But there is a view that inflation is close to peaking.
Paul Hollingsworth, UK Economist at Capital Economics said: "We don’t think that the rise in CPI inflation has much further to run. Indeed, we expect it to peak at just above 3 per cent in October, before dropping back next year as the impact of the pound’s fall starts to fade."
In this respect, Samuel Tombs, Chief UK Economist at Pantheon Macroeconomics agreed, saying that "domestically-generated inflation remained weak in August. Inflation in the services sector only edged up to 2.7 per cent, from 2.6 per cent in July, remaining well below its 3.5 per cent average of the previous two decades. What’s more, this rise merely reflected a jump in the contribution from accommodation services, due to an unusually large fall in hotel prices a year ago."
But Mihir Kapadia – CEO and Founder of Sun Global Investments, partly blamed Brexit negotiations, saying: "The weak pound at least against the Euro, weighed down by its own problems from the hazy Brexit negotiations, is causing inflationary pressures by driving up the costs of imports. In the near term, the pound is expected to add further pressure, as the Euro is threatening to reach parity with the sterling, as investors await the ECB’s decision on stimulus in October. "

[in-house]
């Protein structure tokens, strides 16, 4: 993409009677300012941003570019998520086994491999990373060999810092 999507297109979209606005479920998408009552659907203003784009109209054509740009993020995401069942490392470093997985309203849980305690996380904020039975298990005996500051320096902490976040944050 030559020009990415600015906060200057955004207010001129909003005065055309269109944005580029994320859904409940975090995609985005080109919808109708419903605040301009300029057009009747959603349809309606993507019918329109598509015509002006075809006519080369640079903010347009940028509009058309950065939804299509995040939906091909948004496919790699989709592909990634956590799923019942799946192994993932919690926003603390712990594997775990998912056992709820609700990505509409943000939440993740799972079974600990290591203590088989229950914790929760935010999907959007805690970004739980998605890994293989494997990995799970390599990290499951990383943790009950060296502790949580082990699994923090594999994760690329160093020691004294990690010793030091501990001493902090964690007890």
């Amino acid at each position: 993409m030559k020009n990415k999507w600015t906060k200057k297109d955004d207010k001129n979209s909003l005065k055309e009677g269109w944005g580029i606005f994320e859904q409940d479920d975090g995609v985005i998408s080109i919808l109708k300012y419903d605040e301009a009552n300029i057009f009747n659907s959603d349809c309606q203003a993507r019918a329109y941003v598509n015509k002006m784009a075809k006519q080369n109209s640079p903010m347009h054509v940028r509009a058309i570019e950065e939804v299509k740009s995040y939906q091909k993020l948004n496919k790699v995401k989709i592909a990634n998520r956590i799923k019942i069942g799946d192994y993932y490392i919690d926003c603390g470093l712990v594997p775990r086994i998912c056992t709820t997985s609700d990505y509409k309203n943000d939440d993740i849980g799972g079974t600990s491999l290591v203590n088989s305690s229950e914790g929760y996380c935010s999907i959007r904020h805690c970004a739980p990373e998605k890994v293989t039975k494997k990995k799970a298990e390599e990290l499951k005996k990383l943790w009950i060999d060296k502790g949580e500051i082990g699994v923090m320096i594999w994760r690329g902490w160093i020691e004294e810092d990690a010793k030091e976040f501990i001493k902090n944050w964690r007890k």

As for interest rates, and what the MPC, the Bank of England's rate setting committee will do, Paresh Davdra, CEO and Co-Founder of RationalFX suggested that "the next few days will be key for the currency as investors anticipate the possibility another split within the BoE which could strengthen the case for a rate rise. However it still remains to be seen if the dovish majority at the BoE can be persuaded that the latest rise in inflation necessitates a more hawkish policy.”
While Paul Hollingsworth added: "With mixed signals on the strength of the economy, and the majority of the MPC appearing to be comfortable with a temporary, exchange-rate driven pick-up in headline inflation, we don’t think that the MPC will be panicked into raising rates imminently. But the first hike is still likely to come before markets expect."
Mr Tombs seems to disagree saying: "We still think, however, that the chances of a rate rise this year are remote; domestically-generated inflation is subdued, inflation expectations have remained well-anchored and GDP growth is too weak to warrant higher rates."